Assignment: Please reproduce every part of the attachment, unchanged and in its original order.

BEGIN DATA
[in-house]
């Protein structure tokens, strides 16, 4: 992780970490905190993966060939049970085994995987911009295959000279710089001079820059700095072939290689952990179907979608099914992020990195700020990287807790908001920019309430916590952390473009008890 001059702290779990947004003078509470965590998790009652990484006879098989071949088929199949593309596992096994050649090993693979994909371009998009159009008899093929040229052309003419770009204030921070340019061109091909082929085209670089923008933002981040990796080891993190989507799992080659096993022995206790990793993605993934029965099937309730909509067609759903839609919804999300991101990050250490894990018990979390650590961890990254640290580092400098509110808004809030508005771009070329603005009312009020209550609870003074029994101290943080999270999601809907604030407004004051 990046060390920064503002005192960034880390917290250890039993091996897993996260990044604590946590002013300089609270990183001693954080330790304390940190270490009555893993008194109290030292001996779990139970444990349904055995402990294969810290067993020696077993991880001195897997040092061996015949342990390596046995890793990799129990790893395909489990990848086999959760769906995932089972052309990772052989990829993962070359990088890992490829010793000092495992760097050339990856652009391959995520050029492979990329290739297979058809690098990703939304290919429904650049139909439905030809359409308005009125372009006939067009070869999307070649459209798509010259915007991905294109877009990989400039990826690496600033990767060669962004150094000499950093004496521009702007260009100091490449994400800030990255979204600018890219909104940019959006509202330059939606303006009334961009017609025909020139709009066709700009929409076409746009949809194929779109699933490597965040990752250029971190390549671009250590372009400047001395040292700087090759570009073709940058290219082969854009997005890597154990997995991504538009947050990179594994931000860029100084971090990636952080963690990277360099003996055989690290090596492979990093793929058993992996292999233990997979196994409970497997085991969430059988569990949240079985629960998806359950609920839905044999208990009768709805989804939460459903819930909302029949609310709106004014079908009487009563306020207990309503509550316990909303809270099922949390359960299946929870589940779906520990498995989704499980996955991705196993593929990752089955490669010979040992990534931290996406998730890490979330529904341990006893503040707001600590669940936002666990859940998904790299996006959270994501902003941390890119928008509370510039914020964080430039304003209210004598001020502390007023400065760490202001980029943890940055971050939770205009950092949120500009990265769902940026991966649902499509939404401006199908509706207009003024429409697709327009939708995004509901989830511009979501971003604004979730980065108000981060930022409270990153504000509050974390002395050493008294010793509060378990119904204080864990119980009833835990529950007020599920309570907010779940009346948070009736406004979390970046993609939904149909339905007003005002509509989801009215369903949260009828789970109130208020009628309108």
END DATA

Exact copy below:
[in-house]
């Protein structure tokens, strides 16, 4: 992780970490905190993966060939049970085994995987911009295959000279710089001079820059700095072939290689952990179907979608099914992020990195700020990287807790908001920019309430916590952390473009008890 001059702290779990947004003078509470965590998790009652990484006879098989071949088929199949593309596992096994050649090993693979994909371009998009159009008899093929040229052309003419770009204030921070340019061109091909082929085209670089923008933002981040990796080891993190989507799992080659096993022995206790990793993605993934029965099937309730909509067609759903839609919804999300991101990050250490894990018990979390650590961890990254640290580092400098509110808004809030508005771009070329603005009312009020209550609870003074029994101290943080999270999601809907604030407004004051 990046060390920064503002005192960034880390917290250890039993091996897993996260990044604590946590002013300089609270990183001693954080330790304390940190270490009555893993008194109290030292001996779990139970444990349904055995402990294969810290067993020696077993991880001195897997040092061996015949342990390596046995890793990799129990790893395909489990990848086999959760769906995932089972052309990772052989990829993962070359990088890992490829010793000092495992760097050339990856652009391959995520050029492979990329290739297979058809690098990703939304290919429904650049139909439905030809359409308005009125372009006939067009070869999307070649459209798509010259915007991905294109877009990989400039990826690496600033990767060669962004150094000499950093004496521009702007260009100091490449994400800030990255979204600018890219909104940019959006509202330059939606303006009334961009017609025909020139709009066709700009929409076409746009949809194929779109699933490597965040990752250029971190390549671009250590372009400047001395040292700087090759570009073709940058290219082969854009997005890597154990997995991504538009947050990179594994931000860029100084971090990636952080963690990277360099003996055989690290090596492979990093793929058993992996292999233990997979196994409970497997085991969430059988569990949240079985629960998806359950609920839905044999208990009768709805989804939460459903819930909302029949609310709106004014079908009487009563306020207990309503509550316990909303809270099922949390359960299946929870589940779906520990498995989704499980996955991705196993593929990752089955490669010979040992990534931290996406998730890490979330529904341990006893503040707001600590669940936002666990859940998904790299996006959270994501902003941390890119928008509370510039914020964080430039304003209210004598001020502390007023400065760490202001980029943890940055971050939770205009950092949120500009990265769902940026991966649902499509939404401006199908509706207009003024429409697709327009939708995004509901989830511009979501971003604004979730980065108000981060930022409270990153504000509050974390002395050493008294010793509060378990119904204080864990119980009833835990529950007020599920309570907010779940009346948070009736406004979390970046993609939904149909339905007003005002509509989801009215369903949260009828789970109130208020009628309108």